Flood waters have receded in Franklin County, but the effects of Tropical Storm Debby still linger. It's one of fourteen Florida counties eligible for federal disaster assistance, and the Federal Emergency Management Agency (FEMA) is now on the scene.
The agency has opened a disaster recovery center in Apalachicola to provide assistance to storm victims. So far, FEMA has identified 40 homes in Franklin County with storm-related damage.
On Wednesday, FEMA Community Relations Specialists went door to door in Carrabelle and urged victims to seek help. "It would really be good if [victims] would move visiting the recovery center and registering with FEMA up to the top of the list, because in many cases that's where the recovery really starts," said Tim Tyson, FEMA spokesman.
The recovery center is open from 8 a.m. to 6 p.m., seven days a week, at the old high school on 14th Street. On site are a variety of federal and state agencies offering services ranging from crisis counseling to financial assistance.
"The main thing is to register… and then find out what your individual situation will allow and make you eligible for," said Tyson.
FEMA offers a toll-free telephone line (800-621-FEMA), website (www.disasterassistance.gov) and smart phone app for registration. Upon registering, applicants receive a 9-digit number used for processing their claim and are immediately eligible for assistance.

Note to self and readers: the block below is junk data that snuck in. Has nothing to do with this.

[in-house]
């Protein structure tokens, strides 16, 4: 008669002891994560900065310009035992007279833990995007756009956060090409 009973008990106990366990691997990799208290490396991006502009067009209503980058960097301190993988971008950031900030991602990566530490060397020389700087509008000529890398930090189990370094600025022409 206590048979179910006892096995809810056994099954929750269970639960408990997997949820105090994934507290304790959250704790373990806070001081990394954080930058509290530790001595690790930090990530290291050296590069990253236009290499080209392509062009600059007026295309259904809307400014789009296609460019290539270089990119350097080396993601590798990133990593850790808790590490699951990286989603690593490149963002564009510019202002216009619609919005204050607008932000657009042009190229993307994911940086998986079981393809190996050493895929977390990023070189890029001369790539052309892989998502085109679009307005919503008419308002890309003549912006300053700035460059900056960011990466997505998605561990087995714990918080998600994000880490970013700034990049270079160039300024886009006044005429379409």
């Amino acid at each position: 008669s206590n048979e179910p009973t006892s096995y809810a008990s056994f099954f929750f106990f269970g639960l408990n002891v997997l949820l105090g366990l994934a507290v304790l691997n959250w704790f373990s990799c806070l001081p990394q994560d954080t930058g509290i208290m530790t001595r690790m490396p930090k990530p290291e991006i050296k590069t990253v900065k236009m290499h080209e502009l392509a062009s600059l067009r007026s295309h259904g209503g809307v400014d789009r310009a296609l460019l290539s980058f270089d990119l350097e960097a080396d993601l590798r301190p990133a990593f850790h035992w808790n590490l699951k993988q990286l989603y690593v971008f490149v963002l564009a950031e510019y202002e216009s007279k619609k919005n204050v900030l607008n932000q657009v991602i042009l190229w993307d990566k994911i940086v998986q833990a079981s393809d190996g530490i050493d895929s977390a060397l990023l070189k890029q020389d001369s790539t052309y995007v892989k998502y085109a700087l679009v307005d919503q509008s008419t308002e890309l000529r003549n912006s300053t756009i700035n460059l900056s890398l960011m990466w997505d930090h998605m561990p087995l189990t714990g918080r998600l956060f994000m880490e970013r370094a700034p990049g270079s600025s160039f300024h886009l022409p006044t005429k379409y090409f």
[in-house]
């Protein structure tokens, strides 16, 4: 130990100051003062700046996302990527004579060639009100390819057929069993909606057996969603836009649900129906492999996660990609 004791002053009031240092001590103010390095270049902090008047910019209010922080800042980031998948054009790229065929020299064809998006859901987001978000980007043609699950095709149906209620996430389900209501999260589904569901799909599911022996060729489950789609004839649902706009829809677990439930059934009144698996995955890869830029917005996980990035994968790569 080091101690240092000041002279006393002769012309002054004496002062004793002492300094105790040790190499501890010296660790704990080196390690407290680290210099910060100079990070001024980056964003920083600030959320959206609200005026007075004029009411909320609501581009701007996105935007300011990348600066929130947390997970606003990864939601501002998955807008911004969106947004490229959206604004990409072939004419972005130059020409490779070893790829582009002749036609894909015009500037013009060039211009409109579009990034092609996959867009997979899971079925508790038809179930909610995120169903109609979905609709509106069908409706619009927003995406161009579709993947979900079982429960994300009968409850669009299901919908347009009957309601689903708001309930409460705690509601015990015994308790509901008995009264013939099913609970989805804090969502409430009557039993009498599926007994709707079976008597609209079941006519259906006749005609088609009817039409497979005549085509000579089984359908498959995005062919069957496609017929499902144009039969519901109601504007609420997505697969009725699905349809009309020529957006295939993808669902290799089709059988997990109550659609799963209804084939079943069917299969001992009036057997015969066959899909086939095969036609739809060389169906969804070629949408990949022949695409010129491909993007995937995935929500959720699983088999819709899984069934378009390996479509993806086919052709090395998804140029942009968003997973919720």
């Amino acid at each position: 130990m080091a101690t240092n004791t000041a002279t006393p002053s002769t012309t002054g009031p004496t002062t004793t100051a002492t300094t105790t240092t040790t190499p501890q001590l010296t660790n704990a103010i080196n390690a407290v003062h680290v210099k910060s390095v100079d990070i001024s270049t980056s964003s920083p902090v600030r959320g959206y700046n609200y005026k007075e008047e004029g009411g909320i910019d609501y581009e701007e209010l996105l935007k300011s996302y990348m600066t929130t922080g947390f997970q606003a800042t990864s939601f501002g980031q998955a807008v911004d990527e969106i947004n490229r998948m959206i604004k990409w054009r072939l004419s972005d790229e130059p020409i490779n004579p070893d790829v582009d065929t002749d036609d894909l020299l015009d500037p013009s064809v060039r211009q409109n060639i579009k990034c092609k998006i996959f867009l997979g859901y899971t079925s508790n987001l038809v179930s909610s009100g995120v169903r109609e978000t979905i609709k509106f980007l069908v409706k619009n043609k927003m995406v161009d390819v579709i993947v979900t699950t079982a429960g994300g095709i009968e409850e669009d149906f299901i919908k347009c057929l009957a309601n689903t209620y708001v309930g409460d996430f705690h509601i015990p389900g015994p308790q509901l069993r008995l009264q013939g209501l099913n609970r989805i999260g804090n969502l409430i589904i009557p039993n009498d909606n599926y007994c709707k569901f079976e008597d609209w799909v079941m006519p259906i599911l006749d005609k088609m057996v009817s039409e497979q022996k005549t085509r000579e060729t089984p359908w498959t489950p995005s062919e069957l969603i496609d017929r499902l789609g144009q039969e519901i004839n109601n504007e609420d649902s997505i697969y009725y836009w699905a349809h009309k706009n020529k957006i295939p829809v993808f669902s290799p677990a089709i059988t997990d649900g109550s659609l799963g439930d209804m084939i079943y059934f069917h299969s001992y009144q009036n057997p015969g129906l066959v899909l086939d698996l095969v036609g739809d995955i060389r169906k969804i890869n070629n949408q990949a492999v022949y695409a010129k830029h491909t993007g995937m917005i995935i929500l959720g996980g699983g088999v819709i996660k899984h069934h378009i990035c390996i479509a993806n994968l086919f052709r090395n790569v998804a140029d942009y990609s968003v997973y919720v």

Tyson said claim payments average $4,000 - $5,000 and can reach as high as $30,000. In addition, the Small Business Administration offers low interest loans up to $250,000 for homeowners; renters can qualify for up to $40,000. Disaster unemployment assistance is also available.
According to Tyson, qualified applicants receive prompt claim service. "Each case is individual, but the process works pretty smoothly," he said. "In most cases, if you have Direct Deposit you can have federal money in your bank account within seventy-two hours."
Pamela Sullivan of Eastpoint filed a claim at the recovery center Wednesday morning. She and her husband hope to recover lost commercial fishing income. "I am glad I came in here... we need help," said Sullivan.
Tyson said FEMA will stay on site until everyone who needs help gets help. The agency will also pay for public assistance to repair damaged infrastructure. FEMA will fund 75% of the cost and the balance will be shared by the state and county.